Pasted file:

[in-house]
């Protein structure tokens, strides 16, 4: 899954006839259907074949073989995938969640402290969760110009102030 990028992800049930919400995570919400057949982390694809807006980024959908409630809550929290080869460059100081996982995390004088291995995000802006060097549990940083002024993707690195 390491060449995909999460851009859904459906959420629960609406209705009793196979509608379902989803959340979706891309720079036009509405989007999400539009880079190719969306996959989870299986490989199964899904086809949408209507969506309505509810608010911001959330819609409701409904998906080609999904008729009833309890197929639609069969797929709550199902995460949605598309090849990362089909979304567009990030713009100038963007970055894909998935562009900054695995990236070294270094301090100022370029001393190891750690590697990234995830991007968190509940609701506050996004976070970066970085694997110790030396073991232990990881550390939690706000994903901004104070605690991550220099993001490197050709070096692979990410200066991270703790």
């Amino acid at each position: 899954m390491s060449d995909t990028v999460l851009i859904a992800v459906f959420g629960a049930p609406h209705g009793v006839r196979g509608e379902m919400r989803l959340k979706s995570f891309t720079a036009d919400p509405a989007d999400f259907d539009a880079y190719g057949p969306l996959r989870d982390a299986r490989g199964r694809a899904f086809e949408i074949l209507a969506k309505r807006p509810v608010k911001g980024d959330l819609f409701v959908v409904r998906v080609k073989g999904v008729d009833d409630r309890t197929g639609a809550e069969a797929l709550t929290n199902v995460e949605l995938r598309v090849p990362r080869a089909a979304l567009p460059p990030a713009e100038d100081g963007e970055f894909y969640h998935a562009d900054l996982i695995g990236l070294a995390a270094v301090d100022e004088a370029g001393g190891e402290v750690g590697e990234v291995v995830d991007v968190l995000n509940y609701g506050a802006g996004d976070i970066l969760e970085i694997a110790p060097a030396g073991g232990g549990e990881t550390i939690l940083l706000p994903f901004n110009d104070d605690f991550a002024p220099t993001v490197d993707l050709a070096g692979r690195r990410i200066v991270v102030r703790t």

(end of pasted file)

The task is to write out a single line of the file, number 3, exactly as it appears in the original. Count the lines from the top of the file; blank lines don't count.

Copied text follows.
């Amino acid at each position: 899954m390491s060449d995909t990028v999460l851009i859904a992800v459906f959420g629960a049930p609406h209705g009793v006839r196979g509608e379902m919400r989803l959340k979706s995570f891309t720079a036009d919400p509405a989007d999400f259907d539009a880079y190719g057949p969306l996959r989870d982390a299986r490989g199964r694809a899904f086809e949408i074949l209507a969506k309505r807006p509810v608010k911001g980024d959330l819609f409701v959908v409904r998906v080609k073989g999904v008729d009833d409630r309890t197929g639609a809550e069969a797929l709550t929290n199902v995460e949605l995938r598309v090849p990362r080869a089909a979304l567009p460059p990030a713009e100038d100081g963007e970055f894909y969640h998935a562009d900054l996982i695995g990236l070294a995390a270094v301090d100022e004088a370029g001393g190891e402290v750690g590697e990234v291995v995830d991007v968190l995000n509940y609701g506050a802006g996004d976070i970066l969760e970085i694997a110790p060097a030396g073991g232990g549990e990881t550390i939690l940083l706000p994903f901004n110009d104070d605690f991550a002024p220099t993001v490197d993707l050709a070096g692979r690195r990410i200066v991270v102030r703790t």